Report: MassHealth spends $85M on out-of-staters | News

BOSTON — The state’s Medicaid program mistakenly paid tens of millions of dollars on health care for out-of-state patients, according to a state audit.

The report by State Auditor Diana DiZoglio’s office found that MassHealth spent nearly $85 million on overpayments to managed care organizations for out-of-state residents who were also enrolled in another state’s health care program.

Auditors reviewed the billing history of 100 MassHealth members and found the agency had made 1,234 capitation payments, totaling $488,770, on behalf of 63 recipients who were living in other states from Jan. 1, 2018 to Sept. 30, 2021.

The overpayments went to people who were already enrolled in Medicaid programs in at least nine other states, including California, Florida, and New Hampshire, as well as Puerto Rico — which had the highest number of payments, the auditors said.

DiZoglio called the overpayments “unacceptable” and said the state agency “lacks effective controls” to determine if recipients meet the state’s residency requirements.

“Taxpayers deserve better, and I strongly urge MassHealth to adopt this audit’s recommendations,” she said in a statement.

In response, the state Executive Office of Health and Human Services said it “strongly disagrees” with many of the conclusions of the audit, calling it “overly broad.”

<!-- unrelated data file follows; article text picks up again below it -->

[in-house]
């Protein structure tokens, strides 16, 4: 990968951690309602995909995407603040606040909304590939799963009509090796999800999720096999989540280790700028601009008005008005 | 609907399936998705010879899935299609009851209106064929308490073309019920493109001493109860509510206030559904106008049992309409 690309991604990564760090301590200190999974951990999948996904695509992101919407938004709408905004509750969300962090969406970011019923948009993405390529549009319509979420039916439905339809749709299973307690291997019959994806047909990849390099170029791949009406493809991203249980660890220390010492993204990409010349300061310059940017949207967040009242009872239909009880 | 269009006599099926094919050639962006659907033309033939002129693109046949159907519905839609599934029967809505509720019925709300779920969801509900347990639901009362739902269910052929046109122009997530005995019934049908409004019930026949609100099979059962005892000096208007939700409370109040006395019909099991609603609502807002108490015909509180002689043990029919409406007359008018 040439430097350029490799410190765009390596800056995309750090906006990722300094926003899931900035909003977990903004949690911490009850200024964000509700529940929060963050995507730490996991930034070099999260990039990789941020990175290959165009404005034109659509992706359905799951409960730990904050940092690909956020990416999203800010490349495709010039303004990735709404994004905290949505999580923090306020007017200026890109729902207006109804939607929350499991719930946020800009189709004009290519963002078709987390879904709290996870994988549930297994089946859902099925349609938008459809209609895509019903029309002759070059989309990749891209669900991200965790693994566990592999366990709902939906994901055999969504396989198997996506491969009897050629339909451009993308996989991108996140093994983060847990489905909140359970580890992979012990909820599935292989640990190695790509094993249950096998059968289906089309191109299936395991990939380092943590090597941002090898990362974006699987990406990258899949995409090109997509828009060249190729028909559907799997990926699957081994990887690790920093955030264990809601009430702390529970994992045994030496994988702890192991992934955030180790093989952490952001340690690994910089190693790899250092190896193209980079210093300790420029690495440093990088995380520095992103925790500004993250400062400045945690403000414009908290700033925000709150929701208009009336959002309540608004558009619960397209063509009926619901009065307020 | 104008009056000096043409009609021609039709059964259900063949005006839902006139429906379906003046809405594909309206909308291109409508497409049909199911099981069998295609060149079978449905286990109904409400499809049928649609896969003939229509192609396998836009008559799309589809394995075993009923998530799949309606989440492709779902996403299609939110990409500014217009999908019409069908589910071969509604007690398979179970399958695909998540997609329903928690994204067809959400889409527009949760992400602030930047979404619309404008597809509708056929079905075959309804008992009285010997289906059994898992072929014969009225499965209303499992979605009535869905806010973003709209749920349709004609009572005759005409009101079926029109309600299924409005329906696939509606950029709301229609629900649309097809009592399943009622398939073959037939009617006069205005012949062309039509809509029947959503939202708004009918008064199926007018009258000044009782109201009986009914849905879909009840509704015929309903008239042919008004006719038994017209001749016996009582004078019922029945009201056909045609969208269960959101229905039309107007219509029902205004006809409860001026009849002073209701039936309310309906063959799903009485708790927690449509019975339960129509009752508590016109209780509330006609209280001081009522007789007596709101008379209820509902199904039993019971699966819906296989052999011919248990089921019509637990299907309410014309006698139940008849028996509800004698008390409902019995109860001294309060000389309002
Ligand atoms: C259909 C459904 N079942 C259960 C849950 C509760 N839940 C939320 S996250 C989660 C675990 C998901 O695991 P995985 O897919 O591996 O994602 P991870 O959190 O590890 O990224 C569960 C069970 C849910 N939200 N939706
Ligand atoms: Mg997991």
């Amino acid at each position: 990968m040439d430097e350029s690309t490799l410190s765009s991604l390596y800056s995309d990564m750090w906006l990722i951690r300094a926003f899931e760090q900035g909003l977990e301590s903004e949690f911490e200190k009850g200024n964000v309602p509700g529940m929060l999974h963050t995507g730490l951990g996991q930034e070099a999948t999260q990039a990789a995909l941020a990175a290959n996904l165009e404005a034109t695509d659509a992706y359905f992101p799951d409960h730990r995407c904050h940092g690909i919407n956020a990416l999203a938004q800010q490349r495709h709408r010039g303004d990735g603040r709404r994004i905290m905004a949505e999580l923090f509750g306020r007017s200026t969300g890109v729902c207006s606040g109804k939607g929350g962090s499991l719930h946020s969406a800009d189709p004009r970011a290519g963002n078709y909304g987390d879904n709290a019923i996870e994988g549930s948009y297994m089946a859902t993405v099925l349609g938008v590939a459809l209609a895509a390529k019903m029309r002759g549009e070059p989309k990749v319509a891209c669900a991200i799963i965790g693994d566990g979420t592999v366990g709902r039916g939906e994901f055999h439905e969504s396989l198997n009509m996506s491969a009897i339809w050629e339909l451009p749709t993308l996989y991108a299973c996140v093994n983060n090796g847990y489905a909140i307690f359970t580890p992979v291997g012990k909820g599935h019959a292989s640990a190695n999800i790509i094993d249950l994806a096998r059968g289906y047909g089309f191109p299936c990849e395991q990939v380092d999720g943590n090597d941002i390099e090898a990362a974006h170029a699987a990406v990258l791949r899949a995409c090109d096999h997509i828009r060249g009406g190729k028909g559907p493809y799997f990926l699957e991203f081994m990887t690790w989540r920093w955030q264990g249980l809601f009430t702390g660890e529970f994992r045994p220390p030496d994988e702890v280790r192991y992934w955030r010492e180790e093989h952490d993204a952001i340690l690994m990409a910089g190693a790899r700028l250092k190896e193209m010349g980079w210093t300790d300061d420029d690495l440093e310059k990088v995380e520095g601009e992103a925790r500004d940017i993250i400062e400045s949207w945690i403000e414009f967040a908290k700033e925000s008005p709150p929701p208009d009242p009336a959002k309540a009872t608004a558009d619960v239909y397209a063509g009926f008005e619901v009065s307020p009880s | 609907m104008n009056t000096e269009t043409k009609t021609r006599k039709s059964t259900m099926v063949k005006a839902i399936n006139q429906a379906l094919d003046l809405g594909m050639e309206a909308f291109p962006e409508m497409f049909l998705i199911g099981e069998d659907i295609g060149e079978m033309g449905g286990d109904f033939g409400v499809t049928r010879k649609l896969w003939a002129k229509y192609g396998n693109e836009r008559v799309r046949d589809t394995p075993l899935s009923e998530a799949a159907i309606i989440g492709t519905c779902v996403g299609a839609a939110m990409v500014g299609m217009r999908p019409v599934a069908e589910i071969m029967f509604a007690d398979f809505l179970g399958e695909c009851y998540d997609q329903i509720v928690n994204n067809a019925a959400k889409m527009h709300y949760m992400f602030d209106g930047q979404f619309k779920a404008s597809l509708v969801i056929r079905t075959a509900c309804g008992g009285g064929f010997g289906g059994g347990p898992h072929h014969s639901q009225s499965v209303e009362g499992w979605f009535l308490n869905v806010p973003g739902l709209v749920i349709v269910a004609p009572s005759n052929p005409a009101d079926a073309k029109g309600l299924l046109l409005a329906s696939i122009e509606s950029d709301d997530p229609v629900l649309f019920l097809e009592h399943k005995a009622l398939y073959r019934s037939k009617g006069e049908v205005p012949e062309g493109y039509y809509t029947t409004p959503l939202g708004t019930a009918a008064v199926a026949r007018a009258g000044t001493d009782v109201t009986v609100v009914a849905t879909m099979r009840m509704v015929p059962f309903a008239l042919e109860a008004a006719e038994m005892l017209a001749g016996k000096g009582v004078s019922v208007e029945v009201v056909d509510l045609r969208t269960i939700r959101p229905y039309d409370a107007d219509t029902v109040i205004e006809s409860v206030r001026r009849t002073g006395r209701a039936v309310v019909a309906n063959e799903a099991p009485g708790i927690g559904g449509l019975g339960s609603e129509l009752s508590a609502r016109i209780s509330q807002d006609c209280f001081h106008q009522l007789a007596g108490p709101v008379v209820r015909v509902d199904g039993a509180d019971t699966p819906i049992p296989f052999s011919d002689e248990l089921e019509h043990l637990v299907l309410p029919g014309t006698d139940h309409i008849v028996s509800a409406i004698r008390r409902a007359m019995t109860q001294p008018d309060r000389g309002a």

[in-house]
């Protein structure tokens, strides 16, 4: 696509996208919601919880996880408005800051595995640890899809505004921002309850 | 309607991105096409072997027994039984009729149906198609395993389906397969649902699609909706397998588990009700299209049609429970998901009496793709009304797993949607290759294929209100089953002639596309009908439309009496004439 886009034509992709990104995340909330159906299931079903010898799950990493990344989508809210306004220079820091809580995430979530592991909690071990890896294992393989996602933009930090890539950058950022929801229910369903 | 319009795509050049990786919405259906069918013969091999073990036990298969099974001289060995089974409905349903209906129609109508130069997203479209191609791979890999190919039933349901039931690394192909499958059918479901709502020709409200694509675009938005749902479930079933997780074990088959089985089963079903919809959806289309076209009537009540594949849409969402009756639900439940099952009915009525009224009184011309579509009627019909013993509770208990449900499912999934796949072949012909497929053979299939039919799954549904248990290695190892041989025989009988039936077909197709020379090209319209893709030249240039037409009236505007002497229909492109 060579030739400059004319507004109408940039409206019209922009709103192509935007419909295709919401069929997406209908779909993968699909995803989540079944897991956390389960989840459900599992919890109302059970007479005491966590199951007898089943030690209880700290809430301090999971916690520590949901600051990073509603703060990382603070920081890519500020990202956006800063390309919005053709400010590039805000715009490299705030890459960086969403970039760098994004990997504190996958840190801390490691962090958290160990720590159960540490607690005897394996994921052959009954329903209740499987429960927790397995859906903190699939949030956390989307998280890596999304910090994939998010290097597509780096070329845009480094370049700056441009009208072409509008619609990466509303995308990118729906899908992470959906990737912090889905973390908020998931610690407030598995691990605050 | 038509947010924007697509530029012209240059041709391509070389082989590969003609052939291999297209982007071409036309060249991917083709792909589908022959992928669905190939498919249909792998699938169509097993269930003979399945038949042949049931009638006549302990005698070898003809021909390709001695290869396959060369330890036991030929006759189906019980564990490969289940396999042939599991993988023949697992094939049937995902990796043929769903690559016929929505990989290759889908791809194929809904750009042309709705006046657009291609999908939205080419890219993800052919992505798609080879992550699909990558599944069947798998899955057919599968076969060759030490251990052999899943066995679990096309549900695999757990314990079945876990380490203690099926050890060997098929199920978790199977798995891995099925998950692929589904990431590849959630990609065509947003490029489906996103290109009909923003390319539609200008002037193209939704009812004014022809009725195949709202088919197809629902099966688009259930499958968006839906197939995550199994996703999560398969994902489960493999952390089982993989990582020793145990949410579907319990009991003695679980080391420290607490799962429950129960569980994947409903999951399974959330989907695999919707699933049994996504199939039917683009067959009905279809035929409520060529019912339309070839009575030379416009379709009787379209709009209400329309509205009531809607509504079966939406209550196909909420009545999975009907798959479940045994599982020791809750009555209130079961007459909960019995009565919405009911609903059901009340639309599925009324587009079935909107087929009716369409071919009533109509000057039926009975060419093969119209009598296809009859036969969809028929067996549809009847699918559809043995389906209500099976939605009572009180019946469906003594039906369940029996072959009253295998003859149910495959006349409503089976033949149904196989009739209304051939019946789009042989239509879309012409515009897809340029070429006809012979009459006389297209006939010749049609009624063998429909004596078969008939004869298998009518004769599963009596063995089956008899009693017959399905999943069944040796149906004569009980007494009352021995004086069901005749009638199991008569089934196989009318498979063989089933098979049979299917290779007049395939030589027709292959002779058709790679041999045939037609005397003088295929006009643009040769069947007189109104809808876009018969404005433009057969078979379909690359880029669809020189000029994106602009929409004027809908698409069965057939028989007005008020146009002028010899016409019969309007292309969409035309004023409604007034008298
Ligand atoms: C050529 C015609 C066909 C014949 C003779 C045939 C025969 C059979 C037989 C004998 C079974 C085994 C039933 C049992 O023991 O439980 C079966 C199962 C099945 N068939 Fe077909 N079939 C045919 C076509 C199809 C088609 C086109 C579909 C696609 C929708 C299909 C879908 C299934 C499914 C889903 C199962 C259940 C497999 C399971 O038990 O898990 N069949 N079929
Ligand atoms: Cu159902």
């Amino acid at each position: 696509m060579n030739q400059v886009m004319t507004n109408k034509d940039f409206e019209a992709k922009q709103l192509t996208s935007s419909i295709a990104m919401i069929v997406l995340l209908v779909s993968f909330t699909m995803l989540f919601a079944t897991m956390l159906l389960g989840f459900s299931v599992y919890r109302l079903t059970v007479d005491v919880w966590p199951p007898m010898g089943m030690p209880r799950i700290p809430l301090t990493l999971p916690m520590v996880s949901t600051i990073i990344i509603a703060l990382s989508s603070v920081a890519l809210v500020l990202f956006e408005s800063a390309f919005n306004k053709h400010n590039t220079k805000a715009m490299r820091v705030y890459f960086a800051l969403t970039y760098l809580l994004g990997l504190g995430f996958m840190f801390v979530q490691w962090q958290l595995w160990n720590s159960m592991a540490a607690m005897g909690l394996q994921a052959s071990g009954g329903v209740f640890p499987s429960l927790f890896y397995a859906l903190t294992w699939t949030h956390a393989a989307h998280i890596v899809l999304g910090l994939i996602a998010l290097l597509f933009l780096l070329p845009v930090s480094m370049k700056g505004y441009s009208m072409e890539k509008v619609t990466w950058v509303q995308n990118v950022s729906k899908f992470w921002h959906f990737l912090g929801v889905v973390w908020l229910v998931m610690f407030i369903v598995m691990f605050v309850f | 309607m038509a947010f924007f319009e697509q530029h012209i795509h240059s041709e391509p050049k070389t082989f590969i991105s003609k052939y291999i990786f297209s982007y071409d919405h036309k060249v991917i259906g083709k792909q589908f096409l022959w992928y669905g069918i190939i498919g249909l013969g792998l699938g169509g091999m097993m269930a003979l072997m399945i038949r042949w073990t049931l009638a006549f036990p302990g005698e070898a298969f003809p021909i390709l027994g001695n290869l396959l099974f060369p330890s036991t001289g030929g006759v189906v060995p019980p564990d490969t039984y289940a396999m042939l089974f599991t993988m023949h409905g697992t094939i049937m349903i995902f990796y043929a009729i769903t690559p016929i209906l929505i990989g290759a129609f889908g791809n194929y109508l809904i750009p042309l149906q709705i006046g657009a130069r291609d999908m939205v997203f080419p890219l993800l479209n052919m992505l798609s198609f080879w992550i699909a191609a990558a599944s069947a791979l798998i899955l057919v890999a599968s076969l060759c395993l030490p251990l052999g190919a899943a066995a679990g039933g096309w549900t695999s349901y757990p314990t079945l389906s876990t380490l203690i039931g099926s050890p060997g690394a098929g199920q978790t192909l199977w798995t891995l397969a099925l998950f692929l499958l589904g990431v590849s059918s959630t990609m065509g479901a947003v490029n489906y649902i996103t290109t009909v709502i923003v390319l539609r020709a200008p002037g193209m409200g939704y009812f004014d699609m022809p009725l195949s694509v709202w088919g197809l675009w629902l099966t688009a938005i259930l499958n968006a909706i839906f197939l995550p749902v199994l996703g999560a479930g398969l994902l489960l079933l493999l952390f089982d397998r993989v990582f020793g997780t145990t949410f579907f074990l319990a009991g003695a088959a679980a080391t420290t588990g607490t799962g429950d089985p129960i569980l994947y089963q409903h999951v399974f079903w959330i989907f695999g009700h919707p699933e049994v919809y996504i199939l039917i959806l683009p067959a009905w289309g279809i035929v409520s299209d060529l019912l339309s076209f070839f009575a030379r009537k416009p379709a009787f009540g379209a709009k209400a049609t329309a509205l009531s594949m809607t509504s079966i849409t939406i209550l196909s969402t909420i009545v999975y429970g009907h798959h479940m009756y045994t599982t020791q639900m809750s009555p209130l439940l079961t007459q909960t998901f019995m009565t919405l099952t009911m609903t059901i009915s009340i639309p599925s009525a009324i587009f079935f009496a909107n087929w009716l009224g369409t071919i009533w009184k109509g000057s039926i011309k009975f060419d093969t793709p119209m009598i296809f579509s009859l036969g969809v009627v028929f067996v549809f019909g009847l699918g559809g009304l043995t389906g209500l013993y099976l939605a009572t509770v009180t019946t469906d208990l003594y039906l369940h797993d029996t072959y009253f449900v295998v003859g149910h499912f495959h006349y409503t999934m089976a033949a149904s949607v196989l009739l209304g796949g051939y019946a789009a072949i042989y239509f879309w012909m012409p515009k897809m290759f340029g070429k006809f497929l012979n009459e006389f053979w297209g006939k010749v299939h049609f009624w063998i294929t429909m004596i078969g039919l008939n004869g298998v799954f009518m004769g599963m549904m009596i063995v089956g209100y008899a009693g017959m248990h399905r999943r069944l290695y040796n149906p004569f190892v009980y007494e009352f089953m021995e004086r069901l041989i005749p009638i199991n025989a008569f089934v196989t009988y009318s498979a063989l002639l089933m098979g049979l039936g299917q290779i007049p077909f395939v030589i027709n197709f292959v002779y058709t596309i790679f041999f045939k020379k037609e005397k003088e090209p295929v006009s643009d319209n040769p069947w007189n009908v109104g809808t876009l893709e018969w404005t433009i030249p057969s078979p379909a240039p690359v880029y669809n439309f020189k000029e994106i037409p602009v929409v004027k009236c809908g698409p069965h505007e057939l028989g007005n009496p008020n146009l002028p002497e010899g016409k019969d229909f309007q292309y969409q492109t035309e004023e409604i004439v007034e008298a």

The agency said more than 6,000 MassHealth memberships have been terminated since 2018 after it was determined that they no longer lived in the state.

Another 35,000 members were transferred from managed care to a fee-for-service plan after it was determined they no longer met the residency requirements, the agency said.

“Contrary to the auditor’s conclusion of ‘no’ these actions and outcomes demonstrate that EOHHS takes steps to ensure that it does not make capitation payments to MCOs on behalf of members who reside in another state or territory,” according to the agency.

MassHealth is funded by the state and federal governments and serves more than 2.3 million low-income recipients. That’s roughly 1 in 3 people in the state.

Health care coverage is one of the state’s biggest expenses. Medicaid costs have doubled in the past decade and now account for nearly 40% of spending.

That has made the agency a regular target for state auditors and other fiscal watchdogs.

Last year, a report by then-Inspector General Glenn Cunha found that between Jan. 1, 2017, and Dec. 31, 2020, MassHealth paid an estimated $6.4 million in medical claims to 2,698 members after their listed date of death.

Many of the deaths occurred prior to 2017 and some dated back as far as 1953, according to the report.

Earlier this year, DiZoglio’s office released an audit revealing more than $4.8 million in fraudulent activity involving MassHealth’s programs during the second quarter of the previous fiscal year, from Oct. 1 to Dec. 31.

Christian M. Wade covers the Massachusetts Statehouse for North of Boston Media Group’s newspapers and websites. Email him at [email protected].

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